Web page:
We invest in underserved communities by having a long term impact on the children who live there. Their parents are often migrant or farm workers and many of them say they want to grow up to become doctors or lawyers. We make sure they stay on that path. We’re a non-profit but we’re more of a social enterprise. We provide a service of excellence that’s long term, so kids become leaders in those communities, we don’t refer to our supporters as “donors” but rather “social investors. And our social investors champion those initiatives.
We are co-ed. Usually 60 percent boys and 40 percent girls. We believe women in sports incredible. In Latin America the girls who do sports never end up pregnant, they’re so busy and active being leaders, they don’t have time for toxic relationships. They have their goals set, there’s an art and science to goal setting: How do we architect our emotional state, how do we want to feel in five years?
How are the coaches trained?
We’re not a soccer academy, we use soccer as a tool for transformation. We use it to end cycles of intergenerational poverty or suffering. We have quality coaches — they do everything a typical soccer coach does — but they are also trained in trauma and resilience. We have an FCC academy online and we do need minimum qualifications, coaches are tested before working with the kids. But we’re not focusing on soccer performance. All coaches treat each kid with a sense of dignity.
How did you choose this as your career?
There was domestic violence in my house growing up. I was a good student when I started seeing dad throwing glasses and bottles of alcohol and then I couldn’t even focus in school. My mom was in survival mode, she loved us and divorced him. We moved to another household and I was molested but my mom didn’t believe me. That built a lot of resentment and in my teenage years, the anger exploded. I wouldn’t drink but I was in toxic environments and one day, I had a friend passed out, she was vomiting, I smelled her breath, I smelled my dad’s breath. I said to myself, “This has to stop.” I met a mentor, a coach at 16 years old and I believe God sent that coach. He gave me the tools to find my purpose, to became active in school and to do mission work.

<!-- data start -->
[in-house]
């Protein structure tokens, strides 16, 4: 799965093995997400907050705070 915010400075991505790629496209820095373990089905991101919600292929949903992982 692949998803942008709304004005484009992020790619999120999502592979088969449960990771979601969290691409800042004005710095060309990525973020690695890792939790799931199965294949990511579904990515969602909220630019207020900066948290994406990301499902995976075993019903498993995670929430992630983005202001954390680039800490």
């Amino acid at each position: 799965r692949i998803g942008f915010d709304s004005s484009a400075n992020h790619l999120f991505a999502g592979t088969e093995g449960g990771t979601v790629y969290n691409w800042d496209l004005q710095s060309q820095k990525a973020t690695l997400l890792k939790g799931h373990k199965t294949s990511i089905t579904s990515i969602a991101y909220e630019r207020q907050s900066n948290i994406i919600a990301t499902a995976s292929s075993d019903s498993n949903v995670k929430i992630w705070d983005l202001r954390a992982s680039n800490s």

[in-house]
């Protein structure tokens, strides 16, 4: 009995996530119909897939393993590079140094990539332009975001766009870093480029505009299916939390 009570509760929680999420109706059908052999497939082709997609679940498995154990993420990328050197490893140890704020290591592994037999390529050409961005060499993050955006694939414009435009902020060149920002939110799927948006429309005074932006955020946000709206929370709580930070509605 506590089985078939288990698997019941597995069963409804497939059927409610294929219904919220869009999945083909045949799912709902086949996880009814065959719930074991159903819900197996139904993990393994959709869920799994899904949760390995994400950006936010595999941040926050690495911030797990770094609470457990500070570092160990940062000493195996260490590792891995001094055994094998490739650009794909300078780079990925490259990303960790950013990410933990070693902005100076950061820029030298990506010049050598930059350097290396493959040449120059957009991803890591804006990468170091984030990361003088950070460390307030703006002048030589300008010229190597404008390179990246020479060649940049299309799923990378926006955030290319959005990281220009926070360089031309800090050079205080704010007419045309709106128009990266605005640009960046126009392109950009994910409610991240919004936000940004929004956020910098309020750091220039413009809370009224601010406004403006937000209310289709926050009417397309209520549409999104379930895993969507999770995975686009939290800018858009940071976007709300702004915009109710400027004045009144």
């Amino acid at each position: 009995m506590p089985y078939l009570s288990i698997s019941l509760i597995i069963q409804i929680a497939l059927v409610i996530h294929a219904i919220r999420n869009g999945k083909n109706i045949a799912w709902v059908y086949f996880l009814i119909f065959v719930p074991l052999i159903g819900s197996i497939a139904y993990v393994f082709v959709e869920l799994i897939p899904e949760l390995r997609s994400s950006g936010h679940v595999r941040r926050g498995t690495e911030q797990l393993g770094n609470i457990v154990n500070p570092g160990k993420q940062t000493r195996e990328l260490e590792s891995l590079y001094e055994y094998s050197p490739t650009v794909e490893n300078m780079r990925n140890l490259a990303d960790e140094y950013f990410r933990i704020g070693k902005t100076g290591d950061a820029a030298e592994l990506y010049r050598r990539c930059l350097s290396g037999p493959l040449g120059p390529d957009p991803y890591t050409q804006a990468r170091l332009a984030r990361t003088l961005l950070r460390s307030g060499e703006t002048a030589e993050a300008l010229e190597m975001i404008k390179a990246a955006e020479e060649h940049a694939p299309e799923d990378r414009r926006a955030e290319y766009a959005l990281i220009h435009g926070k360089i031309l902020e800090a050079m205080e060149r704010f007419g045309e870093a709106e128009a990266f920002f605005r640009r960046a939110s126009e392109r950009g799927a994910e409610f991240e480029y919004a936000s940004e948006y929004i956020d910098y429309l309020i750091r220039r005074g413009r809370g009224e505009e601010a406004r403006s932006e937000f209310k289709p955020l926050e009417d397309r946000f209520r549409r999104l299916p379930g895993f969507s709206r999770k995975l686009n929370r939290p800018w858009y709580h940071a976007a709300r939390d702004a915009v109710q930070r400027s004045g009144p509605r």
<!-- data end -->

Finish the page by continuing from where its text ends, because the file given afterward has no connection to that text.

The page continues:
Bonus question: what can even attentive parents do to help kids?
We’re wired for connection, our brain craves connection, when a child is born, he craves connection, many times that connection is interrupted, we want to reestablish connection. When there’s no connection there’s isolation. Not just communication, teenagers don’t always want to talk. Just play – the opposite neurological response to trauma is play — so you look for what are the things he or she likes to play. Even X Box.
Brett Graff is SocialMiami.com’s managing editor and has been a journalist covering money, people and power for over 20 years. Graff contributes to national media outlets including Reuters, Glamour, Harper’s Bazaar, Maxim, and the PBS show, Nightly Business Report. A former U.S. government economist, her nationally syndicated column The Home Economist is first published in The Miami Herald and then on the Tribune Content Agency, where it’s available to over 400 publications nationwide. She is broadcast weekly on two iHeartRadio news shows and is the author of “Not Buying It: Stop Overspending & Start Raising Happier, Healthier, More Successful Kids,” a parenting guide for people who might be tempted to buy their children the very obstacles they’re trying to avoid.